If you're new to data visualization and want to get some ideas on how the best flow charts, infographics, and graphical representations are made, this is a great book to check out.
- The graphics in this book are amazing
- Good introduction to data visualization
- Nice, easy-to-read tone
- Not a technical book
- Does not teach you how to create the amazing graphics you’ll see in the book
- Not for professional data analysts or graphic artists
- Publisher: John Wiley & Sons, Inc.
- Price: $39.99
- Length: 320 pages
- Released: March 25, 2013
- Chapter 1 Understanding Data
- Chapter 2 Visuaalization: The Medium
- Chapter 3 Representing Data
- Chapter 4 Exploring Data Visually
- Chapter 5 Visualizing with Clarity
- Chapter 6 Designing for an Audience
- Chapter 7 Where to Go from Here
Jennifer Kyrnin’s Review of Data Points
The first thing I noticed when reading this book were the images. It's not surprising that a book on data visualization would have good looking pictures, but many of them are great. In fact, there are often so many pictures that I found myself just skimming through to look at them, forgetting that I was supposed to be reading what they were included for. After all, this isn't an art book, it's a book on data visualization, right?
Not For Pros
If you've been taking data and creating amazing visual representations of it for years, you probably won't find this book all that useful. This is not a technical book. It doesn't teach you how to create the amazing graphics you'll see in the book. Nor does it give you explicit technical examples for how to elicit the data that backs up the visualizations. He does mention some tools you can use, but not how to use them, or often even where to get them. The final chapter has a lot of those resources.
This book is also not for graphic artists, unless you like pretty books. After all, if you're a professional graphic artist, you probably already know most of the techniques he demonstrates. For instance, Figure 2-11: Coffee Drinks Illustrated is a very nice graphic detailing how coffee drinks are made. If I hadn't seen it in this book, I would have thought of it as the work of a graphic artist, rather than the work of a data analyst. But in reality it is both.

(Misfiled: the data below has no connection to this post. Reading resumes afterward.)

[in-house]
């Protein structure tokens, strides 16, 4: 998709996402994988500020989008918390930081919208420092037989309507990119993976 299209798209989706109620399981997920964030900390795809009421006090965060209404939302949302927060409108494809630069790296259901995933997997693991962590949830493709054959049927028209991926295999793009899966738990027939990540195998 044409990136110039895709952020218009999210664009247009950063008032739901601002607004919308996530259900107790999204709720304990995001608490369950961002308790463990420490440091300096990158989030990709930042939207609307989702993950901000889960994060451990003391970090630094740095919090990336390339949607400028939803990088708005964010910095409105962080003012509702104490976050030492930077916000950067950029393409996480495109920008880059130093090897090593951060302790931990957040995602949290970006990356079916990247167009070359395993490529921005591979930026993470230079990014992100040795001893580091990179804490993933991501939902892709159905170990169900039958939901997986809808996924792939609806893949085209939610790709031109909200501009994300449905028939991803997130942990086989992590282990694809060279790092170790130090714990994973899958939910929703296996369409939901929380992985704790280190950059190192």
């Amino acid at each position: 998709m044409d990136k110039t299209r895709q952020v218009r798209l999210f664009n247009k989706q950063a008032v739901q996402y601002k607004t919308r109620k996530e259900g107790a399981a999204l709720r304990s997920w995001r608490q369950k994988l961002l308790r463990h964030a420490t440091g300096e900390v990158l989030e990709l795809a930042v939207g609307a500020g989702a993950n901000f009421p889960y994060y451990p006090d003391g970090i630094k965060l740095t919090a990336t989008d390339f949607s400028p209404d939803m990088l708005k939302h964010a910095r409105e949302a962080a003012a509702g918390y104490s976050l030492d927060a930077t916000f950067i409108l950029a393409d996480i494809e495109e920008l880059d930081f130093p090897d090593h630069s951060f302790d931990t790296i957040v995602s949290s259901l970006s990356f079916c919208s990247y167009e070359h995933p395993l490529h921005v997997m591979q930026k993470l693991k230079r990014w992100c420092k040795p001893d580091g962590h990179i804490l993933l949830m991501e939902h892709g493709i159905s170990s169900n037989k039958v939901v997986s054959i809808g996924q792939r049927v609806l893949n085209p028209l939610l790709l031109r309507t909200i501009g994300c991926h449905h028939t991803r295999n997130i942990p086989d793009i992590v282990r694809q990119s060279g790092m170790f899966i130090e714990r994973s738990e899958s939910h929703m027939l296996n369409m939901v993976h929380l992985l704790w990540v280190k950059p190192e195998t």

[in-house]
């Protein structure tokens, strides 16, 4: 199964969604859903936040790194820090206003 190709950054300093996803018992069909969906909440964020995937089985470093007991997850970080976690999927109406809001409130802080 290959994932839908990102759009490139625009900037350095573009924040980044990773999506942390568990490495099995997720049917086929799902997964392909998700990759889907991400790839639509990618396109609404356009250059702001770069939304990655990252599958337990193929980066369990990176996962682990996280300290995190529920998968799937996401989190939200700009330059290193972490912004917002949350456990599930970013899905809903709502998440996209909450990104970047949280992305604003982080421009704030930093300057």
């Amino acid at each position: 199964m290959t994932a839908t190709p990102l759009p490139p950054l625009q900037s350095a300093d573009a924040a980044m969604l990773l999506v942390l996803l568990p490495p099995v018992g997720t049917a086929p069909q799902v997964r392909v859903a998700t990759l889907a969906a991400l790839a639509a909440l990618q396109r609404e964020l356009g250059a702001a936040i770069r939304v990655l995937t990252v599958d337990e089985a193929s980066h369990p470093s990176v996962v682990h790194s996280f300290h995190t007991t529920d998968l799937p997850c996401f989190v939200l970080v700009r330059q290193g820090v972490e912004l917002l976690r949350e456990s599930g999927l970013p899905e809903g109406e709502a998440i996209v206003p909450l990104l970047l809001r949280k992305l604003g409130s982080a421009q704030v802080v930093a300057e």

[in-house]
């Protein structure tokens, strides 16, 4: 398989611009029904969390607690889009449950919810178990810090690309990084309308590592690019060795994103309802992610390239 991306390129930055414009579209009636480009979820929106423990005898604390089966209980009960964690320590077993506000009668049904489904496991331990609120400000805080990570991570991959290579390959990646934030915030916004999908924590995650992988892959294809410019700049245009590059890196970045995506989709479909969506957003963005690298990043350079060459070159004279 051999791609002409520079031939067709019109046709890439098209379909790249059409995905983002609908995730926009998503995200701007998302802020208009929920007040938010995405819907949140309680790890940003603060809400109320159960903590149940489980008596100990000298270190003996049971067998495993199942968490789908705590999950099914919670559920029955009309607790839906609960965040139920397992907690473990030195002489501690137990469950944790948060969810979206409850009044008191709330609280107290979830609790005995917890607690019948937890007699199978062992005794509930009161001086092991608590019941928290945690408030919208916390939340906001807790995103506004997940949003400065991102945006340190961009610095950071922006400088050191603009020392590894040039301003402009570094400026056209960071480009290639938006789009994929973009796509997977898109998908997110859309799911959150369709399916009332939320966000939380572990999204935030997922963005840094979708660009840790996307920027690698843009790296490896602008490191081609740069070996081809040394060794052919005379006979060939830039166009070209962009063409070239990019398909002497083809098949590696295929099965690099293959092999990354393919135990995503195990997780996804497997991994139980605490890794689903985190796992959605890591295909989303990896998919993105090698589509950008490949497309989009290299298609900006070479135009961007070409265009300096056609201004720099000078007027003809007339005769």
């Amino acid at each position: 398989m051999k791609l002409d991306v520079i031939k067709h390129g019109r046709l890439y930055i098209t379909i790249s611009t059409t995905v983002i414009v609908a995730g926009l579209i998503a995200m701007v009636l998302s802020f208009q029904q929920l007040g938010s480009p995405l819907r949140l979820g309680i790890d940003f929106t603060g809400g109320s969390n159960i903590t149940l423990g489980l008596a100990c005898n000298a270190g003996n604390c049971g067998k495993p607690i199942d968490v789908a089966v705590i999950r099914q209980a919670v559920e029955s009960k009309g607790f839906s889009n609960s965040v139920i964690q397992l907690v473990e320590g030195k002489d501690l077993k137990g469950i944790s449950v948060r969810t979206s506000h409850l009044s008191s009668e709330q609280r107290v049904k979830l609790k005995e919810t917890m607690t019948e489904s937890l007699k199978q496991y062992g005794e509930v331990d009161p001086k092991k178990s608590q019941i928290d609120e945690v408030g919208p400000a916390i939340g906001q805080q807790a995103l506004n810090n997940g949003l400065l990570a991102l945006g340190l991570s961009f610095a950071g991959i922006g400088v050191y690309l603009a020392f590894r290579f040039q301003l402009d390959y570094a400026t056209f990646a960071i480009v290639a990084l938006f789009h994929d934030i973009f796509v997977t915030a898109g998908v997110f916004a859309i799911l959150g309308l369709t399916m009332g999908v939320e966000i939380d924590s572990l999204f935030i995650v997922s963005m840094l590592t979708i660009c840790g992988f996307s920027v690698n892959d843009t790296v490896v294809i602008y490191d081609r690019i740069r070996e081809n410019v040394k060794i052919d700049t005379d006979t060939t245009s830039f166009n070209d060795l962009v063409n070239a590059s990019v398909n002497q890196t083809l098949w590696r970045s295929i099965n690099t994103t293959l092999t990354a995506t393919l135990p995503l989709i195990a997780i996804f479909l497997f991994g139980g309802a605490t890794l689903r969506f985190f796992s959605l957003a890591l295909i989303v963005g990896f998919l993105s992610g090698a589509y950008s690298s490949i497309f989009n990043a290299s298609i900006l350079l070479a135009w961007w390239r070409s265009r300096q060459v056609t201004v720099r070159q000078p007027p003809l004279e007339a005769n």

Who Is It For?
I believe this is a great book for web designers who are used to getting data as chunks of numbers, but don't often take the time to look at them in a larger context. This book will help you see that you can view your web stats in such a way as to make it clear that most of your customers come to your sites after 5pm on Thursdays, or that Plurk is the social media site that sends you the most referals.
This book will give beginners to data visualizations ideas for how to present their information. From flow charts to photo collages, you will come to realize that almost all visual things can be data or used to visualize data. I especially liked chapter four, where Yau provides a process for analyzing data to determine how best to display it visually. Again, this information is very basic for experienced data analysts, but for the rest of us it can be reassuring to read “I sometimes spend most of the time gathering data and little time visualizing it.” (page 138). Once you've gathered the data Yau gives you a bunch of ideas for how to display it, but you will need to decide on the graphics elements yourself.
I Enjoyed This Book
If you're interested in reading an excerpt of this book before you buy, I have a full-color PDF excerpt on my site.
Disclosure: A review copy was provided by the publisher. For more information, please see our Ethics Policy.